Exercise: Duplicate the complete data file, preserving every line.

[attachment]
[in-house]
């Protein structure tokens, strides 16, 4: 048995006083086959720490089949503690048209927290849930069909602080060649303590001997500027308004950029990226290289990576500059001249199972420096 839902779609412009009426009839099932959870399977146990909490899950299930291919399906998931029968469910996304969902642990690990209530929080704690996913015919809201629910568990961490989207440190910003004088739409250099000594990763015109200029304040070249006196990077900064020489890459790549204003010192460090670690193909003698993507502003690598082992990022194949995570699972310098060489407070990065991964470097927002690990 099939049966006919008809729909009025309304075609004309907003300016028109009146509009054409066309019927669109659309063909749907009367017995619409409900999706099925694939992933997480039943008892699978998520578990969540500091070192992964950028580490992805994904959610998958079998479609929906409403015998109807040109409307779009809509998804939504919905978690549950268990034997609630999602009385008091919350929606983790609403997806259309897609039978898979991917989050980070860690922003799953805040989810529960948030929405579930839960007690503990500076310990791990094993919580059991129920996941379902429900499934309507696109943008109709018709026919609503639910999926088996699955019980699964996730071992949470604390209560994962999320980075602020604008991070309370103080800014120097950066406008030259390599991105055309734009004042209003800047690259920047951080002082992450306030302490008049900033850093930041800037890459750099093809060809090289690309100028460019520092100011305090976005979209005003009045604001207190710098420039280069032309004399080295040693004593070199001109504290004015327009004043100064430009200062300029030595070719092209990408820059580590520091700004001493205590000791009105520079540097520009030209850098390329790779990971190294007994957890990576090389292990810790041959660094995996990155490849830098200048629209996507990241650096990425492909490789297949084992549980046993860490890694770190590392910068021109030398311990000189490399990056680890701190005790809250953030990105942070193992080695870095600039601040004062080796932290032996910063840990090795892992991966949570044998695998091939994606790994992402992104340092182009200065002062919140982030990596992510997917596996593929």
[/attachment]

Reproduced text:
[in-house]
């Protein structure tokens, strides 16, 4: 048995006083086959720490089949503690048209927290849930069909602080060649303590001997500027308004950029990226290289990576500059001249199972420096 839902779609412009009426009839099932959870399977146990909490899950299930291919399906998931029968469910996304969902642990690990209530929080704690996913015919809201629910568990961490989207440190910003004088739409250099000594990763015109200029304040070249006196990077900064020489890459790549204003010192460090670690193909003698993507502003690598082992990022194949995570699972310098060489407070990065991964470097927002690990 099939049966006919008809729909009025309304075609004309907003300016028109009146509009054409066309019927669109659309063909749907009367017995619409409900999706099925694939992933997480039943008892699978998520578990969540500091070192992964950028580490992805994904959610998958079998479609929906409403015998109807040109409307779009809509998804939504919905978690549950268990034997609630999602009385008091919350929606983790609403997806259309897609039978898979991917989050980070860690922003799953805040989810529960948030929405579930839960007690503990500076310990791990094993919580059991129920996941379902429900499934309507696109943008109709018709026919609503639910999926088996699955019980699964996730071992949470604390209560994962999320980075602020604008991070309370103080800014120097950066406008030259390599991105055309734009004042209003800047690259920047951080002082992450306030302490008049900033850093930041800037890459750099093809060809090289690309100028460019520092100011305090976005979209005003009045604001207190710098420039280069032309004399080295040693004593070199001109504290004015327009004043100064430009200062300029030595070719092209990408820059580590520091700004001493205590000791009105520079540097520009030209850098390329790779990971190294007994957890990576090389292990810790041959660094995996990155490849830098200048629209996507990241650096990425492909490789297949084992549980046993860490890694770190590392910068021109030398311990000189490399990056680890701190005790809250953030990105942070193992080695870095600039601040004062080796932290032996910063840990090795892992991966949570044998695998091939994606790994992402992104340092182009200065002062919140982030990596992510997917596996593929």